Each Monday, I am sharing reviews of Westerns I studied to prepare for making 12 Westerns in 12 Months during 2020. I am watching these films not from an audience perspective but as a filmmaker, as a student of the genre.
Week Five: Meek’s Cutoff and The Baron of Arizona
I have to applaud Kelly Reichardt for accomplishing something new with the Western. I’m sure many have complained about the pace of this film and probably found it boring. I didn’t at all. Slow-moving movies often entertain me more than fast ones because there’s more to look at, more to study, more to absorb.
That is the case for most of Meek’s Cutoff. I like seeing the process of the wagon party going west. It’s refreshing to see the details of the journey. The long one takes are also effective, especially the conversation with Michelle Williams and Will Patton moving in a circle. Speaking of Patton, it’s great to see him. He is underused in American film.
What I found interesting here is that the story does not deviate from the traditional, only the method of presentation does. At its core, it feels like many of the Westerns of old and doesn’t stray far from those narratives. Sure, Michelle Williams takes the lead as the strongest of the group and I suppose that’s supposed to be progressive but it’s not unlike many lead female characters from 40s and 50s Westerns.
I may be missing the point or some overall metaphor but I’m not sure the ambiguous ending fits this film. I was reminded of the John Sayles picture Limbo in which it really does fit and the outcome of the characters does not matter by the last frame. But with this one, I struggle to feel that it doesn’t or that some kind of outcome, hopeful or bleak, would have been appropriate.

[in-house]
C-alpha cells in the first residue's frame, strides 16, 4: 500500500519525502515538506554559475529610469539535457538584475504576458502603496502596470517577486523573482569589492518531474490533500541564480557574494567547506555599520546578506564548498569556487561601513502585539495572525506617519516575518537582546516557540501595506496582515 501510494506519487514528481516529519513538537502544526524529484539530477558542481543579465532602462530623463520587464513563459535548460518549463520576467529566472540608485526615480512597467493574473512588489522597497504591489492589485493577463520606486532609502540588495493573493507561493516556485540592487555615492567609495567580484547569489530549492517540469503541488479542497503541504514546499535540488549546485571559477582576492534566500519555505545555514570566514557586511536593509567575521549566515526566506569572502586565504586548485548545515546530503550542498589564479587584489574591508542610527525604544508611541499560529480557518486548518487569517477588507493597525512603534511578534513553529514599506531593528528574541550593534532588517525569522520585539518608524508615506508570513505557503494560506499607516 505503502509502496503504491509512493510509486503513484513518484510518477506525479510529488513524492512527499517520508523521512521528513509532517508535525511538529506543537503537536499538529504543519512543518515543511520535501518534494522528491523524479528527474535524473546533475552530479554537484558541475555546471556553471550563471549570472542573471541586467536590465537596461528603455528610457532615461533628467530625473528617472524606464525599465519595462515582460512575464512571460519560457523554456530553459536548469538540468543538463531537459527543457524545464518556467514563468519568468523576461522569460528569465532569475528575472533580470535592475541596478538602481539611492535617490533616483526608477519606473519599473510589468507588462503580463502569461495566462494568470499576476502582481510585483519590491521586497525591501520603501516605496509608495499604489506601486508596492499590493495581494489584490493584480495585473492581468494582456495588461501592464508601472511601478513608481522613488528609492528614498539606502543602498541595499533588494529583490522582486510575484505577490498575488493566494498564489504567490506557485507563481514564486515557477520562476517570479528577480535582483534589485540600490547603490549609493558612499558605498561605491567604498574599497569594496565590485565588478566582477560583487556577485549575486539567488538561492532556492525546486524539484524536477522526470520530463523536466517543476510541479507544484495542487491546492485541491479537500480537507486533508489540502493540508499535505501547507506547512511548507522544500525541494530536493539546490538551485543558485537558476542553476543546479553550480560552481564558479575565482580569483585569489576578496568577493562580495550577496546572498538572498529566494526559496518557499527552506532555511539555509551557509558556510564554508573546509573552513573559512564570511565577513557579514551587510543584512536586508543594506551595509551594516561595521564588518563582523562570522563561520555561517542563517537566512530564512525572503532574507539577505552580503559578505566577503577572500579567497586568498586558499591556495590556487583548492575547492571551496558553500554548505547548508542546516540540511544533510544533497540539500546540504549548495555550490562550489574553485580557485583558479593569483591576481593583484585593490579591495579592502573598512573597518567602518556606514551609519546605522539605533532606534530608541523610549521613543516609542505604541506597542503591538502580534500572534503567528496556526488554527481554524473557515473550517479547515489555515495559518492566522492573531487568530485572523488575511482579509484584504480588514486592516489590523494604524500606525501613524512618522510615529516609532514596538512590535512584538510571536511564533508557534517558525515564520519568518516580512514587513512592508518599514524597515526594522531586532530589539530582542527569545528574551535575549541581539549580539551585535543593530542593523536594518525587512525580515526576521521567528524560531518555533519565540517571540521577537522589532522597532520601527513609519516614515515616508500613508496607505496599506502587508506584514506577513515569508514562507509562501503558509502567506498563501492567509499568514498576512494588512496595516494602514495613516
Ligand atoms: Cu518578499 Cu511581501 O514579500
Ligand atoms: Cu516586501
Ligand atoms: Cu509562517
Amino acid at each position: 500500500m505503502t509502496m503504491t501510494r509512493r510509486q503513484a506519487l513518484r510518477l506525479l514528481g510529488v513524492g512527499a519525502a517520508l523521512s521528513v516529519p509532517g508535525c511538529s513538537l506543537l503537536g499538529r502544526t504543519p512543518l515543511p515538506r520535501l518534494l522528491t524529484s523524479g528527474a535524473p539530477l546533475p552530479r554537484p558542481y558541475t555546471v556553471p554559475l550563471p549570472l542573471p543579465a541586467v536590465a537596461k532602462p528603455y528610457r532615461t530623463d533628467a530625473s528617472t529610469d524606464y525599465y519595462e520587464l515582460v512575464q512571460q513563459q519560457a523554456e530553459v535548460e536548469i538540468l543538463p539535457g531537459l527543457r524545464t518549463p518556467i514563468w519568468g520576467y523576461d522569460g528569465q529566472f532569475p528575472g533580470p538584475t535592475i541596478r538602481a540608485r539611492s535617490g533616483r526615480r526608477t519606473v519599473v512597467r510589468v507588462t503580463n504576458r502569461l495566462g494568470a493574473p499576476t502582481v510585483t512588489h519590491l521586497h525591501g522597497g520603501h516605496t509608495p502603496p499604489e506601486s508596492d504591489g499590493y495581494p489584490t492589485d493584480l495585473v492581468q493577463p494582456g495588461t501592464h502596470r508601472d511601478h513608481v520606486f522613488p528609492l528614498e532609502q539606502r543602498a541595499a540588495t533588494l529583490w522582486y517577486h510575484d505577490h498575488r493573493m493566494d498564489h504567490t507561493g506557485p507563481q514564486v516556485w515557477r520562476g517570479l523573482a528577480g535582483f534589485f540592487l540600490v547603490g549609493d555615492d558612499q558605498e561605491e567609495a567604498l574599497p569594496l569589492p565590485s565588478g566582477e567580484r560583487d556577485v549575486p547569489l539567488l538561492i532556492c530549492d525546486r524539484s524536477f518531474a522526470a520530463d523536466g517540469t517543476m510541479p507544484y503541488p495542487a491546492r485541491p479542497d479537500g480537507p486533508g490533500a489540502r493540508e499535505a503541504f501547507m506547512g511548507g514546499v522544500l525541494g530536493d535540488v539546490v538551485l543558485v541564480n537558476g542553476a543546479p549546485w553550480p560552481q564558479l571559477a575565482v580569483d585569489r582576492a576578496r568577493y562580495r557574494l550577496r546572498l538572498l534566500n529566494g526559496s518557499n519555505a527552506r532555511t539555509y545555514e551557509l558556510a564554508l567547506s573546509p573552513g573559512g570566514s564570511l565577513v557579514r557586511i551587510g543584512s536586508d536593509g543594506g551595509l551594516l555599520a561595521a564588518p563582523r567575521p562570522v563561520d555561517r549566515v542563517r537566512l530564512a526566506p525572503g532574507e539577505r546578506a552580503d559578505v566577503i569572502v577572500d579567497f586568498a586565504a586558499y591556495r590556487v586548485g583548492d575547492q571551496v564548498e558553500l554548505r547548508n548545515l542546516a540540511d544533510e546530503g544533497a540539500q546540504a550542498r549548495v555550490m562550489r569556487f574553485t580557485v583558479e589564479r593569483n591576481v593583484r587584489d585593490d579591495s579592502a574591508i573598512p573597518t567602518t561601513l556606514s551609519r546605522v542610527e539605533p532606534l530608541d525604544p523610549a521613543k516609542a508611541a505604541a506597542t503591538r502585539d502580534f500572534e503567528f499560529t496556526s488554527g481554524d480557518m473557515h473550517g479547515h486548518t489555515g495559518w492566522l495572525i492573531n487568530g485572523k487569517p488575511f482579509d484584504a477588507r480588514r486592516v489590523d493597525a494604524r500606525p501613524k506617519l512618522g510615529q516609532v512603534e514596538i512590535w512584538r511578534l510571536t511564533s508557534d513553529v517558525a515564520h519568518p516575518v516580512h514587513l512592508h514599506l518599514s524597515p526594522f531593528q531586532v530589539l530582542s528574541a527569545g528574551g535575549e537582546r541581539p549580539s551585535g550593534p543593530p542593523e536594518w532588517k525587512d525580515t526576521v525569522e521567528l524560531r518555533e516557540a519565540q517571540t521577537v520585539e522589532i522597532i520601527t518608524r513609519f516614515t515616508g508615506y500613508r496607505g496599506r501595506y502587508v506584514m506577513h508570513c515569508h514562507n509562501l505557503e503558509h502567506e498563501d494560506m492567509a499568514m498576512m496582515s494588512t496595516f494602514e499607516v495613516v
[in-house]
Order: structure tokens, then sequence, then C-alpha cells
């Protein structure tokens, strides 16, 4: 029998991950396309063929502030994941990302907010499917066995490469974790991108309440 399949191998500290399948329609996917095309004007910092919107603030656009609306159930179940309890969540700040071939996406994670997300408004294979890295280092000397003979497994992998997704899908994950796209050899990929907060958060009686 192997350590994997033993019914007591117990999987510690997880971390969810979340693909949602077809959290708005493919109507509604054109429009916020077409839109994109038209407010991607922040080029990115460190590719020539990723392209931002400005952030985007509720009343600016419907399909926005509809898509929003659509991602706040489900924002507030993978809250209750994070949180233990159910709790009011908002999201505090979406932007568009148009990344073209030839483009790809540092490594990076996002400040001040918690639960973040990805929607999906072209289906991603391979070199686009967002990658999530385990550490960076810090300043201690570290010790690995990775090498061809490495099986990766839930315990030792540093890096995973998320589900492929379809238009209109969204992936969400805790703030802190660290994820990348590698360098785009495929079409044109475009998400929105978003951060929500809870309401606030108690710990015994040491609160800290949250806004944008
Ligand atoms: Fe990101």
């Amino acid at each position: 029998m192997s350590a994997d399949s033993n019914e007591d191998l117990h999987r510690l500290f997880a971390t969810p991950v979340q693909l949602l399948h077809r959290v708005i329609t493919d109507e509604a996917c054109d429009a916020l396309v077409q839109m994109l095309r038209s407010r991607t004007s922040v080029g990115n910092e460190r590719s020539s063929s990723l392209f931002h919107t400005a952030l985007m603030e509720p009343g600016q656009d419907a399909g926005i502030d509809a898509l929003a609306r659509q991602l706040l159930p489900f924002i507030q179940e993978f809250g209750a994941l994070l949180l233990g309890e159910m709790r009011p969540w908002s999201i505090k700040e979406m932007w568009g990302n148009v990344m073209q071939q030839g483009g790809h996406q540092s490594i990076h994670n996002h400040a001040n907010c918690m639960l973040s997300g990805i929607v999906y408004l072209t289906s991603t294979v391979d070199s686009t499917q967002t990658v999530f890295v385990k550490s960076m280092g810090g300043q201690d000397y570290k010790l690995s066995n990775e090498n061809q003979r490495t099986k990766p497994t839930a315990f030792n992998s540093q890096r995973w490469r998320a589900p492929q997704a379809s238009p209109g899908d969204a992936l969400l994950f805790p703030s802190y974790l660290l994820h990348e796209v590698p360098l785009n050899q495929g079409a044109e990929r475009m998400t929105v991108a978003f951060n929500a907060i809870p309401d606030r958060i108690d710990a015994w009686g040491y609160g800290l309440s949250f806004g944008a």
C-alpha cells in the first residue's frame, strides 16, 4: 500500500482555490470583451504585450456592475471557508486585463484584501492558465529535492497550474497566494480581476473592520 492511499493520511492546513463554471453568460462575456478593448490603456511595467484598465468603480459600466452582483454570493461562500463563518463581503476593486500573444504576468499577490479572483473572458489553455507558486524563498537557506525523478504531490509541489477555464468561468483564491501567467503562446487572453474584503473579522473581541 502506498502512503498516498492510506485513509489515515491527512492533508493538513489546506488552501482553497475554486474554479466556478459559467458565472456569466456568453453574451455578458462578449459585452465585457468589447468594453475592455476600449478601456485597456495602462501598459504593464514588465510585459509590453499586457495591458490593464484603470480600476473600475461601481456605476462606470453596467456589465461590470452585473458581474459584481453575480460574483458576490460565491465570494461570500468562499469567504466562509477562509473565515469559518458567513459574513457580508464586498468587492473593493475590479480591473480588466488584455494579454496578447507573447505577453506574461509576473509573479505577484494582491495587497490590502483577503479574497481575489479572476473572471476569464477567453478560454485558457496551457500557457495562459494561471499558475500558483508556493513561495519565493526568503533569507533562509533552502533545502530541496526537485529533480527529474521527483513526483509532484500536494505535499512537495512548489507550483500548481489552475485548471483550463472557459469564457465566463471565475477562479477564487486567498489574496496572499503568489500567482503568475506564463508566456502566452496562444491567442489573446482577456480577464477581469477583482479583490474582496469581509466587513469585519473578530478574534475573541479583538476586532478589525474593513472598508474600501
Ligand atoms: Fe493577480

Regardless, again, I salute Kelly for doing something different.
Seen on Criterion Channel.
The Baron of Arizona
This is an oddity in the genre: a political Western (one of which I’ve been interested in making for my 12 Westerns project). And a heads up if you haven’t seen it, the film takes close to half of its runtime to start feeling like a Western at all.
Though it took a while to grow on me, the film was a delightful surprise. It crept up on me, seducing me into its favors much like the Vincent Price character, one of movie’s best swindlers. The actor is perfect for the role and he cracked me up with his repeated line towards women, “but you make me afraid.”
It’s in the second part that the film really gets going in the Baron’s battle against the U.S. government and his tensions with Arizona locals. The finale is particularly impressive as mob mentality takes over. I loved how this all plays out, no spoilers. And the conclusion that comes in the final minutes is truly moving. Though I’m sure the film is highly fictitious, it has inspired me to dig into the real story of the Baron of Arizona.
On a side note, I’ve never been a big Sam Fuller fan. There are many of his works I’ve yet to see and perhaps like this one, there are some hidden treasures buried in his filmography. One thing that always catches me off guard with his films is the lack of transition. For example here, we go from a scene with Price and his wife to a cutaway of their mansion in the rain, then we are inside and the Baron has been overtaken by two posse members. What? When did that happen? He cuts into the middle of scenes often with no explanation how we got there. It also could be the studio system cutting his pictures this way but I doubt it… I’ve seen this sort of jumbled storytelling in a Sam Fuller film before.
Seen on the Criterion Channel.